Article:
CARSON CITY — Western governors, including Gov. Brian Sandoval, have sent a letter to the U.S. Department of Agriculture expressing concerns about a proposed directive that could affect states’ authority over their water resources.
The letter, sent to Secretary of Agriculture Tom Vilsack last week and signed by Colorado Gov. John Hickenlooper and Sandoval, says: “Our initial review of the proposed directive leads us to believe that this measure could have significant implications for our states and our groundwater resources.”
The letter says that Western states are “the exclusive authority for allocating, protecting and developing groundwater resources within their boundaries, an authority recognized by Congress and reasserted by the Supreme Court.”
In a separate letter signed by 40 members of Congress, including Sen. Dean Heller and Rep. Mark Amodei, both R-Nev., the lawmakers claim that the Proposed Directive on Groundwater Resource Management would initiate U.S. Forest Service authority over state-managed groundwater resources.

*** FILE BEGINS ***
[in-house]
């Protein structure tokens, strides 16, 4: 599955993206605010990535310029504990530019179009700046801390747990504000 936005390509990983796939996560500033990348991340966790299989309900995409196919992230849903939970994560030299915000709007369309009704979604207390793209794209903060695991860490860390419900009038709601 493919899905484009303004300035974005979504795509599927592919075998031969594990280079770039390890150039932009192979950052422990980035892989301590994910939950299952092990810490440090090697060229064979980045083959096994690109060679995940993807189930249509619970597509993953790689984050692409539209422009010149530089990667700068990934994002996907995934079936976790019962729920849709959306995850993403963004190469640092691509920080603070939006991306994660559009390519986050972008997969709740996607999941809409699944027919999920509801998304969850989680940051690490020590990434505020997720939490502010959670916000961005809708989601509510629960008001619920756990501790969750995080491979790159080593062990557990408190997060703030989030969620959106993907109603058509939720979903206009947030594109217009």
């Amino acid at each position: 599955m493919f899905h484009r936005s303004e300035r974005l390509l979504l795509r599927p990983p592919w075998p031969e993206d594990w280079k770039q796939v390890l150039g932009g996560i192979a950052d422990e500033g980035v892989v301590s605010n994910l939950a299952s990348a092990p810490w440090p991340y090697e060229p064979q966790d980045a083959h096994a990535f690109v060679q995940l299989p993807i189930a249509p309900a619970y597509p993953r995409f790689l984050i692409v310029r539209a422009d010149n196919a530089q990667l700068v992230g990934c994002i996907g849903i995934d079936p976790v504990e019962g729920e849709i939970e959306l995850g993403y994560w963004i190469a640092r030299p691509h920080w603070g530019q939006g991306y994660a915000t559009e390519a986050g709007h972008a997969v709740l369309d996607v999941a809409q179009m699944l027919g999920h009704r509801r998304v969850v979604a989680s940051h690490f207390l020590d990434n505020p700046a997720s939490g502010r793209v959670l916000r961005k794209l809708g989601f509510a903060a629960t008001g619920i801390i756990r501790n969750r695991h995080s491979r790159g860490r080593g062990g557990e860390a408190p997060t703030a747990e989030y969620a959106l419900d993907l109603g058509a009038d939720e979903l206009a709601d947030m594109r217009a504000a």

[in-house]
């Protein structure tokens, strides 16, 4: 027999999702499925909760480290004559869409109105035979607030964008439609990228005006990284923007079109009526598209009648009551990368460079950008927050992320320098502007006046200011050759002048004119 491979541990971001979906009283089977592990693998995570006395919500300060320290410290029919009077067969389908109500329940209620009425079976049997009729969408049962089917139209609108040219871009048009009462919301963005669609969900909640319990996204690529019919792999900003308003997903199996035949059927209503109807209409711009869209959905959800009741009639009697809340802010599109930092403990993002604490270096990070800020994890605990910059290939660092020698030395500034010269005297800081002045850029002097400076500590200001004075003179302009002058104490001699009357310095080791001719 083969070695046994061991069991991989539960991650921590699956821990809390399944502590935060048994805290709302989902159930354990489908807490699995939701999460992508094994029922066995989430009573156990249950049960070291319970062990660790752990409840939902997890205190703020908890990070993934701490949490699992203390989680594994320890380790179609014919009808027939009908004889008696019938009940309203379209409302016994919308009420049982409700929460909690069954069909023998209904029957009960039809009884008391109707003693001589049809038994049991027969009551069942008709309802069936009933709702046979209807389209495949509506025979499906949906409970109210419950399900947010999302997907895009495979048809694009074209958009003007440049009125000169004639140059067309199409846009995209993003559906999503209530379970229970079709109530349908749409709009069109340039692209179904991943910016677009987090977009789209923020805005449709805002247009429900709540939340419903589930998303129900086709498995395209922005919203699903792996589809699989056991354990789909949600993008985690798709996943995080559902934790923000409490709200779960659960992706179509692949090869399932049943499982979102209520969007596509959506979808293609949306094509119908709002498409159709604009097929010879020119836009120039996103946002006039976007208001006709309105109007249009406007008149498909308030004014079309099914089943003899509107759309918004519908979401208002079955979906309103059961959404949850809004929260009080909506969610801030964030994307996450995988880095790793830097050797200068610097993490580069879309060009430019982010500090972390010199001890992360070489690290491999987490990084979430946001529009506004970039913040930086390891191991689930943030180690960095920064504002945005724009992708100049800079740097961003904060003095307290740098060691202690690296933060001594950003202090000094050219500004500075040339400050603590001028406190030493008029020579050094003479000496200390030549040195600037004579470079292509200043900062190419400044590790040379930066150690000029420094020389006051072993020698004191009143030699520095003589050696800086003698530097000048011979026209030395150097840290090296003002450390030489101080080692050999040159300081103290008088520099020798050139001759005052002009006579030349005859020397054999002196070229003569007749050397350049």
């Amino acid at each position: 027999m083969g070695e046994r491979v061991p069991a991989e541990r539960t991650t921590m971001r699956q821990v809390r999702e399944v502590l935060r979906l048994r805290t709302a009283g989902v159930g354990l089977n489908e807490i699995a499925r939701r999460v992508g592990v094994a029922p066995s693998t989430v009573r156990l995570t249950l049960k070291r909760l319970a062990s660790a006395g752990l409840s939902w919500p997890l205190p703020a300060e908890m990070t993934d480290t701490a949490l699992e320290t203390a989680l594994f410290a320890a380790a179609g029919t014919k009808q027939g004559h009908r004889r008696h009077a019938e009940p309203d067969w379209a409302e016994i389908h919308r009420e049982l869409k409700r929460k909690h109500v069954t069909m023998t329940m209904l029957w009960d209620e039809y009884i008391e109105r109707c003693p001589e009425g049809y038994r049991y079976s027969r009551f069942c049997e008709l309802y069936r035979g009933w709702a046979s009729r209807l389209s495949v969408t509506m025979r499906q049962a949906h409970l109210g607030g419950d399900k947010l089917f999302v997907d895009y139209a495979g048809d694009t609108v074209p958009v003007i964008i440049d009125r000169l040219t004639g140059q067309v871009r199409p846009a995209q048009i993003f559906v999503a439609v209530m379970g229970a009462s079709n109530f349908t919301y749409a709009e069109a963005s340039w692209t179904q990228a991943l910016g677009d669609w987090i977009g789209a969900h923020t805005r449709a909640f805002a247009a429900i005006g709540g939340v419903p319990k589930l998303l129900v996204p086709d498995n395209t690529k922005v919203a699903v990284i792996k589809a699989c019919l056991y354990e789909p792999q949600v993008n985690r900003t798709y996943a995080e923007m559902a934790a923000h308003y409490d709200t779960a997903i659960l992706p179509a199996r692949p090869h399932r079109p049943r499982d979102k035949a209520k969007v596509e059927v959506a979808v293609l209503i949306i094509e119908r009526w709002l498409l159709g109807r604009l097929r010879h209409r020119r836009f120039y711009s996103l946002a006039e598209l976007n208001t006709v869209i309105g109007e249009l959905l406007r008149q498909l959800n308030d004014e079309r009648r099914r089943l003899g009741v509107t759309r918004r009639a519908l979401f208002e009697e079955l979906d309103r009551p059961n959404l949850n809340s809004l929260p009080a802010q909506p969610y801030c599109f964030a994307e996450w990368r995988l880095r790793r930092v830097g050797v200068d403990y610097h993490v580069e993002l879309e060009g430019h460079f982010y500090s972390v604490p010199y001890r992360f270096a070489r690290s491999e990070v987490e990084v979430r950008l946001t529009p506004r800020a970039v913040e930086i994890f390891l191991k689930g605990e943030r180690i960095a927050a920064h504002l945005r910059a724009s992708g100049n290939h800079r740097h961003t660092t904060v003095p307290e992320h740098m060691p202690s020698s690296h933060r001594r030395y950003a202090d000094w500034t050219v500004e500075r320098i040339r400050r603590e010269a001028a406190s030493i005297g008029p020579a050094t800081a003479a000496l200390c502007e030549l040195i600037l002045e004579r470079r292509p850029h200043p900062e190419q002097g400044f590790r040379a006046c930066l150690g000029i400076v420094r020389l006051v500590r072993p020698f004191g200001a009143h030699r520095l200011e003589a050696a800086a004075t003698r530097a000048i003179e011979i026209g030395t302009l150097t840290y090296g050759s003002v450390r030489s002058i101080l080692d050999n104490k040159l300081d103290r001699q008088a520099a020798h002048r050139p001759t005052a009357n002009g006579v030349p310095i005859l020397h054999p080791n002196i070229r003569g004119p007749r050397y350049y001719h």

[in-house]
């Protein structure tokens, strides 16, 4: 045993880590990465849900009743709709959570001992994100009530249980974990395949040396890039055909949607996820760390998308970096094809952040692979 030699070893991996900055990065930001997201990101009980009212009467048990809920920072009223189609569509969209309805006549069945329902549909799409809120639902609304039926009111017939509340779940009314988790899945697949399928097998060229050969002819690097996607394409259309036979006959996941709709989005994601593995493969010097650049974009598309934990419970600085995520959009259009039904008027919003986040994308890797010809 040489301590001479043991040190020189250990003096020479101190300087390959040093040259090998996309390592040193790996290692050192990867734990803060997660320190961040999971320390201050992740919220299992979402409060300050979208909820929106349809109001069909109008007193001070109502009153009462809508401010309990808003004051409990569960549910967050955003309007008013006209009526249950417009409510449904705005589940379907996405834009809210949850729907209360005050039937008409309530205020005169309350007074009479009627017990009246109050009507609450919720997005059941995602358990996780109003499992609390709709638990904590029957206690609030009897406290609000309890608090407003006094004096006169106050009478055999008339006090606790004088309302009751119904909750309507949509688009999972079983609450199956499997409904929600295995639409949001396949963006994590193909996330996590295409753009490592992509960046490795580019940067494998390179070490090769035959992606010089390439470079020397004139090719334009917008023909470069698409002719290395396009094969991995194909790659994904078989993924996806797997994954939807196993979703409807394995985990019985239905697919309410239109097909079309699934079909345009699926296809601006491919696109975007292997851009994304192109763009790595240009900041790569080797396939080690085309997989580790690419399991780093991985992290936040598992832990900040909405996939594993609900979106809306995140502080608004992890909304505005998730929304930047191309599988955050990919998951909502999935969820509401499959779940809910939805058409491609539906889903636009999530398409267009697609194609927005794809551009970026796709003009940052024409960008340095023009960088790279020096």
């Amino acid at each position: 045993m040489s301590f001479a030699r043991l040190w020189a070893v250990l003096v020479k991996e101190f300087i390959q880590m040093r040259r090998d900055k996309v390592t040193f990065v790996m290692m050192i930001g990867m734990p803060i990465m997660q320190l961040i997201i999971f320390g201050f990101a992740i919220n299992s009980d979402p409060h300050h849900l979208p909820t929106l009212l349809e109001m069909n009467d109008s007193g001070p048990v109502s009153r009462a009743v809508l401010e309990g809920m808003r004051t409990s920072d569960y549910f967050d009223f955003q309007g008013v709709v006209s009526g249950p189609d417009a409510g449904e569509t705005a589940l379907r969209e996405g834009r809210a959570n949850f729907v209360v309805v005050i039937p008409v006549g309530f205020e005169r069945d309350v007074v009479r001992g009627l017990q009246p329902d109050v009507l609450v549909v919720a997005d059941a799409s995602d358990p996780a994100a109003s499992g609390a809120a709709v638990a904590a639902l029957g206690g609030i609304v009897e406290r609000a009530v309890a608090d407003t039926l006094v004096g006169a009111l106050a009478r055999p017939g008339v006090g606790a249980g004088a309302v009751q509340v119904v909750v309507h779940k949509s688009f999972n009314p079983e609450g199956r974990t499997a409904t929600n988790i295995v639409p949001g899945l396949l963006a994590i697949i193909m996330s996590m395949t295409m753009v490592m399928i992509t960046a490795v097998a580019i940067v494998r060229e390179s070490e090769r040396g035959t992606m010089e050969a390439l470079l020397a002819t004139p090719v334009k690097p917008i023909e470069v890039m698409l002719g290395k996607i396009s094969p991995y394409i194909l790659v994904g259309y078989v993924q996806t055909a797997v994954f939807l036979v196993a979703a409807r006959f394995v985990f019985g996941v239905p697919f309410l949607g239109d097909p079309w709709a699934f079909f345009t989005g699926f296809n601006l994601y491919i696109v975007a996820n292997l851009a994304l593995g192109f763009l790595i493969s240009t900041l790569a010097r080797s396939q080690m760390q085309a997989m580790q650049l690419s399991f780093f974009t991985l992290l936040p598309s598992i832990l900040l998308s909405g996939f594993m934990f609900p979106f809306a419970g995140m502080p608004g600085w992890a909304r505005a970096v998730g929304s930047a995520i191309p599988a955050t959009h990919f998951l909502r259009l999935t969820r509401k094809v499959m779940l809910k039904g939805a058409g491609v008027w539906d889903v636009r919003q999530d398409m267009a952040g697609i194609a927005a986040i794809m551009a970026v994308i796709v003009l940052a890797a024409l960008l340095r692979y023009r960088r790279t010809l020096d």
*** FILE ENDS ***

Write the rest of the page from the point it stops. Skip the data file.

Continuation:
The directive would claim that surface water and groundwater are “hydraulically interconnected” and allow the agency to object to state-regulated projects on “adjacent” land that might harm groundwater, the lawmakers said in their June letter to Vilsack.
The letter sent by the Western governors includes a number of questions seeking clarification about the intent of the directive.
“For this Proposed Directive — as well as the Proposed Directives for National Best Management Practices for Water Quality Protection on National Forest System Lands — USFS should seek authentic partnership with the states to achieve appropriate policies that reflect both the legal division of power and the on-the-ground realities of the region,” the governors’ letter said.
Sandoval said Tuesday he is concerned about the directive and its potential effects on Nevada.
“Obviously Nevada is very aggressive in terms of asserting control over its water and in no way do we want that control to be diluted,” he said.
Contact Capital Bureau reporter Sean Whaley at email@example.com or 775-687-3900. Find him on Twitter: @seanw801.